Setting the “Price” Straight: Katb Kteb

As I attempt to write this post, I’m listening to my mother make a list and count and recount it a million times. My head is going to explode and I’m venturing into scary panic mode because there’s plenty of math involved.

Similar to the guest list for the wedding, she’s trying to figure out who to invite to our katb kteb next week and who gets the souvenir boxes that are handed out to family members, as tradition dictates.

When it comes to the katb kteb, I haven’t been immersed in the process as much as I have with the wedding. I feel like there’s so much that I don’t understand about it, so I only involved myself in how I will look on the day, choosing the main item that will go into the box, and actually going to the laboratory to get the blood test done.

These, to me, are the things that are within my control.

9278798cd7d521ea4782a45e17d602a6What isn’t in my control or scope of understanding are the concepts on “mutakadem” and “mutaakher,” or what may be known as a dowry for those not familiar with the Arabic terms.

Wikipedia helps here in explaining the two terms:

 With prior mutual agreement, the mahr may also be paid in parts to the bride with an amount given by the groom to the bride at the signing of the marriage contract, also called a mu’qadamm (in Arabic: ‎; مقدم, literally translated as forepart presented), and the later portion postponed to a date during the marriage, also called amu’akhaar (in Arabic: ‎ مؤخر, literally translated as delayed)

These are paid to the bride at the time of her marriage by the groom (and/or his family). There is no set limit to how much this amount should be as long as the amount is sufficient in the case of a divorce or the death of the spouse.

Culturally though, we’ve heard plenty of stories about the disputes that have risen about this subject. We were warned that the parents should discuss and come to a decision about what to ask for as early as when the proposal happened. It is that sensitive of a subject and many engagements have been known to come to an end because the two parties could not agree.

You really do not want that to happen… Especially not when you’re in the midst of planning your wedding and spending the rest of your lives together.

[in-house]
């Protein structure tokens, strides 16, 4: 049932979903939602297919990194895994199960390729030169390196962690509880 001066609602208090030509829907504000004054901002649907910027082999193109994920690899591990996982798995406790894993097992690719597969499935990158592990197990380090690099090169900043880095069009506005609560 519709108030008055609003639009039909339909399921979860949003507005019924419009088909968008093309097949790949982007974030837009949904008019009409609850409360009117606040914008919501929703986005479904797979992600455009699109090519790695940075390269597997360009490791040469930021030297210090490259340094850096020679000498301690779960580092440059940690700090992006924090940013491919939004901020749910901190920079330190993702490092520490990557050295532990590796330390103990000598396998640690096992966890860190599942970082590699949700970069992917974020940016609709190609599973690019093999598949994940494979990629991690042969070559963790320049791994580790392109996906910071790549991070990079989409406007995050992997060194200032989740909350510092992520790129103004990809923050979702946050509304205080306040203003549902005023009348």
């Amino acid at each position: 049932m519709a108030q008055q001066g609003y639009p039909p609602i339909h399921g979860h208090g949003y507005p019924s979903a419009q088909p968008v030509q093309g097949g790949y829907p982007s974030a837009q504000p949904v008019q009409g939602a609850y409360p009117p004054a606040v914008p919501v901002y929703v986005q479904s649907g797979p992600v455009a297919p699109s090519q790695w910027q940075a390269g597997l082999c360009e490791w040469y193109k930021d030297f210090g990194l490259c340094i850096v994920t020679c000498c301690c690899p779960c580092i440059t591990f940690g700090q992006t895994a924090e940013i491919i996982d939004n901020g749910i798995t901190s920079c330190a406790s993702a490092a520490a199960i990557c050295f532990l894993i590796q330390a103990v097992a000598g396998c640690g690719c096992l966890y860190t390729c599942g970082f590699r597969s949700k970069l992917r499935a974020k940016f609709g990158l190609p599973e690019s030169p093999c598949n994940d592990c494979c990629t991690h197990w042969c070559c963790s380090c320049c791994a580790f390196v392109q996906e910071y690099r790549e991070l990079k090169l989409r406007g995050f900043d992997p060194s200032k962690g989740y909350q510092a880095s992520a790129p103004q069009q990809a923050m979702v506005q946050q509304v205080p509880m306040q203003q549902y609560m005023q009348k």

Marriage is a big deal in Lebanon and it’s not uncommon for families to think that their son or daughter are the most amazing thing ever and that the sun shines out of their you-know-where. You can then understand why we’ve heard of people asking thousands of dollars, property, or specific pieces of diamonds for the katb katb to go through.

I think they fail to understand that this isn’t an assessment of the family’s worth or their social standing but a part of religious protocol. Appearances should not really matter, but of course they do here. No woman should have to marry beneath her so that must be reflected in the marital contract.

Side note: I wonder if women who love to gossip gather around in cafes and compare their “mutakadem” and “mutaakhers,” ranking who got the best deal out of them all.

Going into this, I was really scared there would be disputes. After all, when you have heard all the stories we have heard, it becomes all you can think about.

But we also know our parents and the values they believe in, so it turned out, we truly had nothing to worry about. I think the conversation they had should go down in history as the fastest one to agree upon the mahr. 

A piece of advice to those getting married? Don’t let other people’s stories deter you or worry you too much. Definitely let the parents agree from the get-go so that there are no surprises down the line but don’t butt in and let them take care of this.

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